The majority of people needing the Society’s services cannot easily reach delivery points in urban and semi-urban areas. Our outreach programmes enables the Society to take services closer to clients in communities that need them most, to the benefit of many clients who would otherwise have no access to them.
The Kha-Ri-Gude Braille Literacy Programme, organized by the National Department of Basic Education and coordinated and supervised by KZNBDS Academy of Learning, has already enabled many Visually-Impaired clients in KZN to become Braille literate with 101 facilitators delivering the basic training to 478 learners throughout our Province.
The KwaZulu-Natal Province has 110,939 registered Blind and Partially-Sighted inhabitants, widely distributed but with almost a third (31%) in the largely rural Zululand, Umkhanyakude and Uthungulu Districts where very few if any formal services are specifically aimed at such people.
The KZN Blind and Deaf Society is the only organization in the Province providing services to Visually-Impaired people in these three districts and lacks the resources to reach more than a minority of them.
In August 2005, our Society took a decision to migrate Independence Skills Training to where it was needed through its Community Based Rehabilitation Programme. This became possible with partial funding and has been continuing with notable success.
The Society plays a pivotal role in promoting the rights of Blind and Deaf citizens. Government Departments, corporations and enterprises denying access to services or infringing the rights of people with disabilities are challenged by the Society through laws protecting such rights. Society staff are constantly creating awareness by visiting different communities and pressing for access and services for its blind and deaf clients through its many sensitization programmes. Employment of people with disabilities, their safety on public transport and roads, equality in educational opportunities, access to essential services such as police stations, clinics and courts like their sighted and hearing counterparts, amongst other areas, form a large part of Society's outreach advocacy efforts.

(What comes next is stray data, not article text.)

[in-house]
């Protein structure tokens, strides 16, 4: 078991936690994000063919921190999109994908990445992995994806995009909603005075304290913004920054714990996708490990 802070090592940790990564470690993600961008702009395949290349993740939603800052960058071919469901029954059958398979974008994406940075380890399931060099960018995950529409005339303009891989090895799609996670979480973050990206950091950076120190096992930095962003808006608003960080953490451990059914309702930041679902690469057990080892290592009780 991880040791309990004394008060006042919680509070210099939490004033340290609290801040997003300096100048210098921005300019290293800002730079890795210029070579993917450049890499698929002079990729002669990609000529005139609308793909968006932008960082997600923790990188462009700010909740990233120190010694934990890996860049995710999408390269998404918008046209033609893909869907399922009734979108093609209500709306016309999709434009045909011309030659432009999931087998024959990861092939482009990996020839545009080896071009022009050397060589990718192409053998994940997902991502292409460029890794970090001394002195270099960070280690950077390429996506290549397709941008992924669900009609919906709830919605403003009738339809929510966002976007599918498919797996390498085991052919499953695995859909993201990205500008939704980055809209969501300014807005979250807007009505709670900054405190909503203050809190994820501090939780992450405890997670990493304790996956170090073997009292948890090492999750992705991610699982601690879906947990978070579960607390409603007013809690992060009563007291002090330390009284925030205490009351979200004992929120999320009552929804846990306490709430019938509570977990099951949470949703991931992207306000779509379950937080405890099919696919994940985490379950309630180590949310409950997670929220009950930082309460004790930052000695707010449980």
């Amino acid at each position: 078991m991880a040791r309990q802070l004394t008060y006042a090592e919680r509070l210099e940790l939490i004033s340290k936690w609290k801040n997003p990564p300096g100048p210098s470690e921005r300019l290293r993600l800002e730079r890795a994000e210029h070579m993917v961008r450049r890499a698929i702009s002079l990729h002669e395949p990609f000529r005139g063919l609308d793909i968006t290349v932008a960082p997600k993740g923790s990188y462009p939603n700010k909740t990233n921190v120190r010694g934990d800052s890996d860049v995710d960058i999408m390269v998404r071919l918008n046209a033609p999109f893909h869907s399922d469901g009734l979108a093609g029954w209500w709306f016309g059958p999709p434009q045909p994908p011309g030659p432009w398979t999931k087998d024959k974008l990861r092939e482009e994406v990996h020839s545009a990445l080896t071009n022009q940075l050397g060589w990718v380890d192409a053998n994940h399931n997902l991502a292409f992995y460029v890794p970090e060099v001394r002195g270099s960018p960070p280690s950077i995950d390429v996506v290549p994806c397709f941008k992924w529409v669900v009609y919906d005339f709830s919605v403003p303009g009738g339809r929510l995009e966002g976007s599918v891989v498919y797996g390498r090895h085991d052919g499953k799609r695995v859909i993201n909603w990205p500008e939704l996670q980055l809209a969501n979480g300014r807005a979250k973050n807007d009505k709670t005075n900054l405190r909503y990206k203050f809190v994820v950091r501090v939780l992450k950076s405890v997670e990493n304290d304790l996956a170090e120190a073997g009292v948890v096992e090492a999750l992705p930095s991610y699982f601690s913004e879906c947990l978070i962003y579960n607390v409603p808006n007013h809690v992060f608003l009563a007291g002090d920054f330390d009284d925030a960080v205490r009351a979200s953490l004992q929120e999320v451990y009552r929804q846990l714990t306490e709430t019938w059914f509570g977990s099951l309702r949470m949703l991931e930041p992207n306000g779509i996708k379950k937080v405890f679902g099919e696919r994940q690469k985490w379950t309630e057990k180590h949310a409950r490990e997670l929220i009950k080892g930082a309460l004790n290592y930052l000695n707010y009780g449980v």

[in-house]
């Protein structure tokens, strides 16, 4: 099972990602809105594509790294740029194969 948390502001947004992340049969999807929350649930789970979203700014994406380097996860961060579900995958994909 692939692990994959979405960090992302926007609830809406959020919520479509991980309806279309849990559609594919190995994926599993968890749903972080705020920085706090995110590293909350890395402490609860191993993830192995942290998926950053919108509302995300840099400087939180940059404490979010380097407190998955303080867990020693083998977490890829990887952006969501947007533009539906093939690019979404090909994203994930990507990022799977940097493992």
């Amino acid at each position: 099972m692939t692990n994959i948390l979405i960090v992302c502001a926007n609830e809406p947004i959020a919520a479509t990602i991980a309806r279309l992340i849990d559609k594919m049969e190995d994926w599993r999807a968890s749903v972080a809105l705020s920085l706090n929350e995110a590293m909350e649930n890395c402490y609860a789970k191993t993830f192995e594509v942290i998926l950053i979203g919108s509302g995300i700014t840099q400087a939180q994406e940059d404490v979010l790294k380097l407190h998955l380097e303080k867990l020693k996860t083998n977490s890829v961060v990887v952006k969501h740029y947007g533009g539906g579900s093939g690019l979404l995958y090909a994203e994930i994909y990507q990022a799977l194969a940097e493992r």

Established in 1975, this Association is a self-help group with a membership of 250 people impaired in sight, hearing or both. The Association enables such people to get together, socialize as well as empower and develop themselves and each other through social, cultural, sporting and recreational activities.
Our clients like others in society must take part in sport. We employ two sports co-ordinators to do this work – one each to help people with sight-related and hearing-related disabilities respectively.
We practice Blind cricket and goal ball for Blind people, as well as soccer, netball, volleyball and badminton for people who are Deaf.